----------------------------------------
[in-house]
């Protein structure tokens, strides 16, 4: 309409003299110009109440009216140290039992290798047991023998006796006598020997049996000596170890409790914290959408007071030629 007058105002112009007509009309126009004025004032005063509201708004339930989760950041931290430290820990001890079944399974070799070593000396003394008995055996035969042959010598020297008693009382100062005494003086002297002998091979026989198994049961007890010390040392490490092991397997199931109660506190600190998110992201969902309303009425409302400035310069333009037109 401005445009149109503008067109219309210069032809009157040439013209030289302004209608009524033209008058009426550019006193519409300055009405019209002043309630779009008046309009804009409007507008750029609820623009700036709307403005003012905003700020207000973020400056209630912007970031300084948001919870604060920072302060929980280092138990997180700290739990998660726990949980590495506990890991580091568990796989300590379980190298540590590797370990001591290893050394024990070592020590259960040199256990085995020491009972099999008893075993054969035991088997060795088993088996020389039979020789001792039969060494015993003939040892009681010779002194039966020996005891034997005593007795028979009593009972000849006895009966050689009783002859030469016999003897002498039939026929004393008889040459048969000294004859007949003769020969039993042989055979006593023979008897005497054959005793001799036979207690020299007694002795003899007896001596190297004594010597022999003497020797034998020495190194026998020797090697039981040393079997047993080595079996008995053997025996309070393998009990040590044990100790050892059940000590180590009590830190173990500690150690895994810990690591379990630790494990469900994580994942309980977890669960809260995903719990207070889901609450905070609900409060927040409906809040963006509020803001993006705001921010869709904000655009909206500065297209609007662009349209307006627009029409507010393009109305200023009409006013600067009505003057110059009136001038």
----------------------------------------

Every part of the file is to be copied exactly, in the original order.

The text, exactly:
[in-house]
């Protein structure tokens, strides 16, 4: 309409003299110009109440009216140290039992290798047991023998006796006598020997049996000596170890409790914290959408007071030629 007058105002112009007509009309126009004025004032005063509201708004339930989760950041931290430290820990001890079944399974070799070593000396003394008995055996035969042959010598020297008693009382100062005494003086002297002998091979026989198994049961007890010390040392490490092991397997199931109660506190600190998110992201969902309303009425409302400035310069333009037109 401005445009149109503008067109219309210069032809009157040439013209030289302004209608009524033209008058009426550019006193519409300055009405019209002043309630779009008046309009804009409007507008750029609820623009700036709307403005003012905003700020207000973020400056209630912007970031300084948001919870604060920072302060929980280092138990997180700290739990998660726990949980590495506990890991580091568990796989300590379980190298540590590797370990001591290893050394024990070592020590259960040199256990085995020491009972099999008893075993054969035991088997060795088993088996020389039979020789001792039969060494015993003939040892009681010779002194039966020996005891034997005593007795028979009593009972000849006895009966050689009783002859030469016999003897002498039939026929004393008889040459048969000294004859007949003769020969039993042989055979006593023979008897005497054959005793001799036979207690020299007694002795003899007896001596190297004594010597022999003497020797034998020495190194026998020797090697039981040393079997047993080595079996008995053997025996309070393998009990040590044990100790050892059940000590180590009590830190173990500690150690895994810990690591379990630790494990469900994580994942309980977890669960809260995903719990207070889901609450905070609900409060927040409906809040963006509020803001993006705001921010869709904000655009909206500065297209609007662009349209307006627009029409507010393009109305200023009409006013600067009505003057110059009136001038």